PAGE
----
Monday, May 14, 2012
Wyatt Emory Cooper
Wyatt Emory Cooper was born on September 1, 1927, in Quitman, Mississippi. Growing up in a very poor family, Wyatt moved with his parents, Emmet and Rixie Cooper, to New Orleans at a young age. In his twenties, Cooper went to New York to pursue an acting career. For a four-day run in the fall of 1953, he appeared on Broadway in the cast of The Strong Are Lonely at the Broadhurst Theatre. The music composer for the production was another native Mississippian, Lehman Engel of Jackson, whose personal papers are in a collection at Millsaps College. Still an active theater, the Broadhurst Theater's current show also has a Mississippi connection: Tennessee Williams' "A Streetcar Named Desire."
With only moderate success as an actor, Cooper moved to Los Angeles in his thirties where he worked as a screenwriter and attended both UCLA and UC-Berkeley. As an actor, Cooper appeared mostly in television cameos, but he had moderate success as a screenwriter. In 1962, he was the principal writer for "The Chapman Report," starring Shelley Winters and Jane Fonda. The film, according to a review at the time, was "unforgivably cheap and trashy" (although tame by today's standards) and the screenplay was labeled a "disaster." In 1972, reviews were a little better for "The Glass House," a film starring Alan Alda, which Cooper co-wrote with Truman Capote. While residing in West Hollywood, Cooper lived near Dorothy Parker and her husband Alan Campbell. Parker was a poet, satirist and screenwriter who would be nominated twice for an Academy Award, including for "A Star is Born" (1937). A liberal activist and later identified a member of the Communist Party, Parker would be blacklisted during the McCarthy era. Cooper developed a close friendship with Parker and Campbell. After her death in 1967, he wrote a biographical piece on Parker in Esquire magazine which garnered some attention. By that time, he had moved back to New York and worked as a magazine editor.
It was in New York that Wyatt Cooper finally made it big (soon after the release of "The Chapman Report"), although it wasn't due to his acting or writing skills. Instead, he married well. On Christmas Eve in 1963, Cooper married Gloria Vanderbilt, just four months after she divorced her third husband, director Sidney Lumet. Born in 1924, Vanderbilt, in addition to being an heir to the Vanderbilt fortune, is known for her line of designer blue jeans and other fashion designs. She is also an artist and writer, and has published several memoirs and novels. With Vanderbilt, Wyatt Cooper had full access to the New York social scene, and he and his wife were frequently noted in the "best dressed" lists. They had two sons, seen here in this family photo from 1972 (above). Tragically, in 1978, Wyatt Cooper died during open heart surgery. He was just 50 years old. After his death, Gloria Vanderbilt never remarried (although she has dated other men, including musician Bobby Short).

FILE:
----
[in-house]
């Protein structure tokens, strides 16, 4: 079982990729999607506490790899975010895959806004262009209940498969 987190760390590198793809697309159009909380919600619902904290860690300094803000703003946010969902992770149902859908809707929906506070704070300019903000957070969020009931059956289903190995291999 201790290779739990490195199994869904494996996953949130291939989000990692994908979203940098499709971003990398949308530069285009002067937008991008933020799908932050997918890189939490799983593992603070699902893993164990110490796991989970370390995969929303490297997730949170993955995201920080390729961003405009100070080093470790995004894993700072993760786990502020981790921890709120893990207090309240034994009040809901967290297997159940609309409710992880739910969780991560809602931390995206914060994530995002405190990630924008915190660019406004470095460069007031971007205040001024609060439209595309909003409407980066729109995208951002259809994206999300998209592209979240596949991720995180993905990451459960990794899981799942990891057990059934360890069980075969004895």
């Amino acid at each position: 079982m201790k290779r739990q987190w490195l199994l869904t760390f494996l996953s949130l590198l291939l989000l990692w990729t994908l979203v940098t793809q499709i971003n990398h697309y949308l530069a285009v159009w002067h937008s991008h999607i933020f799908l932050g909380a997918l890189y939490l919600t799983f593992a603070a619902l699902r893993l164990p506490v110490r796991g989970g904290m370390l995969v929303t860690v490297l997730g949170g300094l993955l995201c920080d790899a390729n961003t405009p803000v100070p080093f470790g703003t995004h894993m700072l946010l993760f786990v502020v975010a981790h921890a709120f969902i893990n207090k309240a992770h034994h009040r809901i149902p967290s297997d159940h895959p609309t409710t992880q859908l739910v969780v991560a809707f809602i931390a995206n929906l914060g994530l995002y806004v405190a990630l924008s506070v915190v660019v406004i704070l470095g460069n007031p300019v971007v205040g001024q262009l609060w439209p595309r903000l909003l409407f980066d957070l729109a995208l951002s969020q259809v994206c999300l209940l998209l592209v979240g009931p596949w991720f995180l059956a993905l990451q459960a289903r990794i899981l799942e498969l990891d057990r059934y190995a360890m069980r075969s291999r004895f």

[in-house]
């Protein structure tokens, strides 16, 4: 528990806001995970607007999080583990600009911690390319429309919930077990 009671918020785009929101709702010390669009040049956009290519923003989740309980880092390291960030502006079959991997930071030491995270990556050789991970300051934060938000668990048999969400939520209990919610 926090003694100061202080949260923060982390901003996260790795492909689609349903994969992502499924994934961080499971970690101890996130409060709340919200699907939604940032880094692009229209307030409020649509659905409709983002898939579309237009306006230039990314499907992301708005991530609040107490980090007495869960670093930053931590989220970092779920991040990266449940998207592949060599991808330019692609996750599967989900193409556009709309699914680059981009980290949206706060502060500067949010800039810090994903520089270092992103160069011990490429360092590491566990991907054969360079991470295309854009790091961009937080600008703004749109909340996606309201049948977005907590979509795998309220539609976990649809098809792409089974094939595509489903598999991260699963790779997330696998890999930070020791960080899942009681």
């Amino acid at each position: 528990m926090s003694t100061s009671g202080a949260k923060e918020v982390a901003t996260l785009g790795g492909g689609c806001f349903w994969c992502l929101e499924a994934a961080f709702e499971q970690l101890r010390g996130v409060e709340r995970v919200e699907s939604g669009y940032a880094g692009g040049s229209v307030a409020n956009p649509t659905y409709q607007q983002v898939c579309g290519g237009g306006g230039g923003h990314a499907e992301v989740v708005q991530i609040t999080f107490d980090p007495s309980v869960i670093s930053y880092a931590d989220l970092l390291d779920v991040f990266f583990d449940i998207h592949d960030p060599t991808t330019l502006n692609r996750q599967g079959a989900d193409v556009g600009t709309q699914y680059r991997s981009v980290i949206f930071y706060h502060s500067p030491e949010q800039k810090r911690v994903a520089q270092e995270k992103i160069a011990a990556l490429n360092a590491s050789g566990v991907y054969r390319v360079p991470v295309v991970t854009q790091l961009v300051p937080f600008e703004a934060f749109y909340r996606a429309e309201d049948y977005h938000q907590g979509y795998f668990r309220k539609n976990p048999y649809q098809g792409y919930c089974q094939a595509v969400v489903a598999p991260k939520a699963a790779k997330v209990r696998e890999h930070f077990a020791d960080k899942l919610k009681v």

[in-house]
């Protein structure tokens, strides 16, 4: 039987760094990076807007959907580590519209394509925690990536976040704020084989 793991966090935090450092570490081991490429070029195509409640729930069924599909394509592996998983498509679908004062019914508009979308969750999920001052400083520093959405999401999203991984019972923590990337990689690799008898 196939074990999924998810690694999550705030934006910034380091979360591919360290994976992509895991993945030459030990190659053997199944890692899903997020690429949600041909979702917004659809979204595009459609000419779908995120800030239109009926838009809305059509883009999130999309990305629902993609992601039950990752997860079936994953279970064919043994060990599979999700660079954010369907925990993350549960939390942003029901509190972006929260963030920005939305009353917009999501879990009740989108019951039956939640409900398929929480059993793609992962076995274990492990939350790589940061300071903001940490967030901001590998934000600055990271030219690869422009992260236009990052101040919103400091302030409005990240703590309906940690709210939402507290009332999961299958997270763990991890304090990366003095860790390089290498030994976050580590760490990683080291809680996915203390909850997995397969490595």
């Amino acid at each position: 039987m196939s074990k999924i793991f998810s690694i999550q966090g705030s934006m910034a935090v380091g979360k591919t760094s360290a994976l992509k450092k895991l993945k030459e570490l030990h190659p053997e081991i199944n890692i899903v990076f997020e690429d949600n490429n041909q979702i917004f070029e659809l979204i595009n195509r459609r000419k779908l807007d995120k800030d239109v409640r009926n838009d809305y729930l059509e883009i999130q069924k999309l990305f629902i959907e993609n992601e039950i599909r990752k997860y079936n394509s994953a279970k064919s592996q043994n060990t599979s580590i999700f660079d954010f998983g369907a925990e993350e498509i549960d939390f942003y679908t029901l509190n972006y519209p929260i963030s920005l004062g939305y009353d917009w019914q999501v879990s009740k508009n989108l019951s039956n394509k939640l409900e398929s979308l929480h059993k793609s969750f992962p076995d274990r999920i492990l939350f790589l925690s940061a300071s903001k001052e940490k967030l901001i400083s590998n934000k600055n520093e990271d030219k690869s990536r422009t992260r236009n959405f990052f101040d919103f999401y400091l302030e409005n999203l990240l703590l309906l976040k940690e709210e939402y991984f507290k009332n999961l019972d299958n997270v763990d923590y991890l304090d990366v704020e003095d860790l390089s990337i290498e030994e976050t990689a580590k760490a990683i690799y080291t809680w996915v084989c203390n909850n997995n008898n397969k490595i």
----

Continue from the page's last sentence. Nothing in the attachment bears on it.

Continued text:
One of Gloria and Wyatt's two sons, Carter Vanderbilt Cooper, also met a tragic end. Ten years after his father's death, Carter, a graduate of Princeton, committed suicide by jumping from the family's 14th floor penthouse while his mother was present. He was 23 years old. Vanderbilt credited his death to a psychotic reaction to a prescription drug. Their other son is Anderson Cooper (left). Also a Yale graduate, Anderson Cooper is a CNN news anchor. He is named for his paternal grandmother, whose maiden name was Anderson. Interestingly, Anderson Cooper is also related (on his mother's side) to the much-despised Civil War cavalryman, Union General Judson Kilpatrick, known for being "reckless and self-aggrandizing, with penchants for womanizing, petty graft, and falsifying reports to make himself look good."
Wyatt Emory Cooper is buried in the enormous Vanderbilt Mausoleum in the Moravian Cemetery on Staten Island, along with all of the Vanderbilt clan, including George Washington Vanderbilt II, the builder of Biltmore House in Asheville, North Carolina. For a poor boy from Clarke County, Mississippi, Wyatt Cooper now rests in some of the most exclusive real estate in the country.
(1) Cooper: http://coolspotters.com/authors/wyatt-emory-cooper (2) The Glass House: http://www.imdb.com
(3) Family photo: http://lissiedsviewfromhere.blogspot.com
(4) Anderson Cooper: http://www.cnn.com/CNN/anchors_reporters/cooper.anderson.html (5) Grave: http://graveyardsdb.com/vanderbilt_family_mausoleum.php?page=1